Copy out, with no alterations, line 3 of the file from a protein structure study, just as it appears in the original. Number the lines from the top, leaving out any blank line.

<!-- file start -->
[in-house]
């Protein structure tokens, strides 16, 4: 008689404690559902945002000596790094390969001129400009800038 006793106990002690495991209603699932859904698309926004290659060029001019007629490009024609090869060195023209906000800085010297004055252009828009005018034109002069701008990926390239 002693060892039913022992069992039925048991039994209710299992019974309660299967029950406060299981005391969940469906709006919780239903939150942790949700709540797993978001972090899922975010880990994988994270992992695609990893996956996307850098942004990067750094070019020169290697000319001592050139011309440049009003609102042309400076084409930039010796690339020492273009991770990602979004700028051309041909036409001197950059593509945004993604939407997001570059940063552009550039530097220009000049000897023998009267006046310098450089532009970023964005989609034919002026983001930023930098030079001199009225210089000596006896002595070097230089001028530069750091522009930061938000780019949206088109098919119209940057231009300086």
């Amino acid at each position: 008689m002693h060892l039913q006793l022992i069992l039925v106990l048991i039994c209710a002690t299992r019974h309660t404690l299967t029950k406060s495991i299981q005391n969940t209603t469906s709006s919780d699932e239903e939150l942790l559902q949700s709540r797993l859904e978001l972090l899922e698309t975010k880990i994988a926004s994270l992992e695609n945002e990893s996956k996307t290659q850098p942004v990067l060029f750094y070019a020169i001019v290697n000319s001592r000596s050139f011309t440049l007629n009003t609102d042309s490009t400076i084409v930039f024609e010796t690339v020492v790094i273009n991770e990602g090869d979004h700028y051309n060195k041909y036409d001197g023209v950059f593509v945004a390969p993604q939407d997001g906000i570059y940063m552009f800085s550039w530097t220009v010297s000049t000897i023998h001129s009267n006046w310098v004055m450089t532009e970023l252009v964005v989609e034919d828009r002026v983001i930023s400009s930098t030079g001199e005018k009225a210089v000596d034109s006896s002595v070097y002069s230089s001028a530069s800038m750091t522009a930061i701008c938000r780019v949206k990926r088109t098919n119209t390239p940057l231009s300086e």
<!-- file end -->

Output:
């Amino acid at each position: 008689m002693h060892l039913q006793l022992i069992l039925v106990l048991i039994c209710a002690t299992r019974h309660t404690l299967t029950k406060s495991i299981q005391n969940t209603t469906s709006s919780d699932e239903e939150l942790l559902q949700s709540r797993l859904e978001l972090l899922e698309t975010k880990i994988a926004s994270l992992e695609n945002e990893s996956k996307t290659q850098p942004v990067l060029f750094y070019a020169i001019v290697n000319s001592r000596s050139f011309t440049l007629n009003t609102d042309s490009t400076i084409v930039f024609e010796t690339v020492v790094i273009n991770e990602g090869d979004h700028y051309n060195k041909y036409d001197g023209v950059f593509v945004a390969p993604q939407d997001g906000i570059y940063m552009f800085s550039w530097t220009v010297s000049t000897i023998h001129s009267n006046w310098v004055m450089t532009e970023l252009v964005v989609e034919d828009r002026v983001i930023s400009s930098t030079g001199e005018k009225a210089v000596d034109s006896s002595v070097y002069s230089s001028a530069s800038m750091t522009a930061i701008c938000r780019v949206k990926r088109t098919n119209t390239p940057l231009s300086e």